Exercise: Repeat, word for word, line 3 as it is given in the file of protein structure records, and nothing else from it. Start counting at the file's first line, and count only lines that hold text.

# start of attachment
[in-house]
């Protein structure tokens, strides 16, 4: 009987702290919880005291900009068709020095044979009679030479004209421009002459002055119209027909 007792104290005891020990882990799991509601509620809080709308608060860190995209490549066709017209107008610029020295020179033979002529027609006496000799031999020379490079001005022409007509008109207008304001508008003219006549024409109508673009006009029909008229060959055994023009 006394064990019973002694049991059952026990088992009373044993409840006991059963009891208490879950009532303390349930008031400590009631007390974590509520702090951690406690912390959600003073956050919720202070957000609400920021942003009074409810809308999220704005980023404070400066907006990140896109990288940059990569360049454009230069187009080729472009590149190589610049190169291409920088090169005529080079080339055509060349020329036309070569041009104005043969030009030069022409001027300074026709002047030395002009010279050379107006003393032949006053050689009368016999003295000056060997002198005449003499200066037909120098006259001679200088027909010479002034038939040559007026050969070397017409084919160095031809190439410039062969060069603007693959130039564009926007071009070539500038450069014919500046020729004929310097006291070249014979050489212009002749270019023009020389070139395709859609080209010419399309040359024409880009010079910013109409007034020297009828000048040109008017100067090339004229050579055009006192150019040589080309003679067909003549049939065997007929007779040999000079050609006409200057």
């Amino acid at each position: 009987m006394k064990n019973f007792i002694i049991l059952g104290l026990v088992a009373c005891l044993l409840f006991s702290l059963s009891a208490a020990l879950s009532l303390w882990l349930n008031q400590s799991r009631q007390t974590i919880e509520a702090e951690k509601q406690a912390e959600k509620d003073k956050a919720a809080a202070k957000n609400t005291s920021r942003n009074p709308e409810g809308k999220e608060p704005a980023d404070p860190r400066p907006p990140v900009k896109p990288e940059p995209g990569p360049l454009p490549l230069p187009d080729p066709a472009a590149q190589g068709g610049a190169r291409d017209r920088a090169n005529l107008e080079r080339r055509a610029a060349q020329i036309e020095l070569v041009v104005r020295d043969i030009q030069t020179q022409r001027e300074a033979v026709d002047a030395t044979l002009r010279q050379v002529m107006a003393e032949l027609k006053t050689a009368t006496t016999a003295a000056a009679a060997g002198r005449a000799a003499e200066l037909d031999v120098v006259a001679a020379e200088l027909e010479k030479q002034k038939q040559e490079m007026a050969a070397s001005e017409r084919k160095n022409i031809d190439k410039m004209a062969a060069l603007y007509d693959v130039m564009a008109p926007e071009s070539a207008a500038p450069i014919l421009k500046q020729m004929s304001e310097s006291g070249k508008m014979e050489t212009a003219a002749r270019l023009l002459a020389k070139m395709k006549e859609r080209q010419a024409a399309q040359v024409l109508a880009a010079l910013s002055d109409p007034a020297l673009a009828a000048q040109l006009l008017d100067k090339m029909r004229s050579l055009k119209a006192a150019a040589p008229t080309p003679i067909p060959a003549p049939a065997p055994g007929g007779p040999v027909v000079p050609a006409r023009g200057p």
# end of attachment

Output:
């Amino acid at each position: 009987m006394k064990n019973f007792i002694i049991l059952g104290l026990v088992a009373c005891l044993l409840f006991s702290l059963s009891a208490a020990l879950s009532l303390w882990l349930n008031q400590s799991r009631q007390t974590i919880e509520a702090e951690k509601q406690a912390e959600k509620d003073k956050a919720a809080a202070k957000n609400t005291s920021r942003n009074p709308e409810g809308k999220e608060p704005a980023d404070p860190r400066p907006p990140v900009k896109p990288e940059p995209g990569p360049l454009p490549l230069p187009d080729p066709a472009a590149q190589g068709g610049a190169r291409d017209r920088a090169n005529l107008e080079r080339r055509a610029a060349q020329i036309e020095l070569v041009v104005r020295d043969i030009q030069t020179q022409r001027e300074a033979v026709d002047a030395t044979l002009r010279q050379v002529m107006a003393e032949l027609k006053t050689a009368t006496t016999a003295a000056a009679a060997g002198r005449a000799a003499e200066l037909d031999v120098v006259a001679a020379e200088l027909e010479k030479q002034k038939q040559e490079m007026a050969a070397s001005e017409r084919k160095n022409i031809d190439k410039m004209a062969a060069l603007y007509d693959v130039m564009a008109p926007e071009s070539a207008a500038p450069i014919l421009k500046q020729m004929s304001e310097s006291g070249k508008m014979e050489t212009a003219a002749r270019l023009l002459a020389k070139m395709k006549e859609r080209q010419a024409a399309q040359v024409l109508a880009a010079l910013s002055d109409p007034a020297l673009a009828a000048q040109l006009l008017d100067k090339m029909r004229s050579l055009k119209a006192a150019a040589p008229t080309p003679i067909p060959a003549p049939a065997p055994g007929g007779p040999v027909v000079p050609a006409r023009g200057p």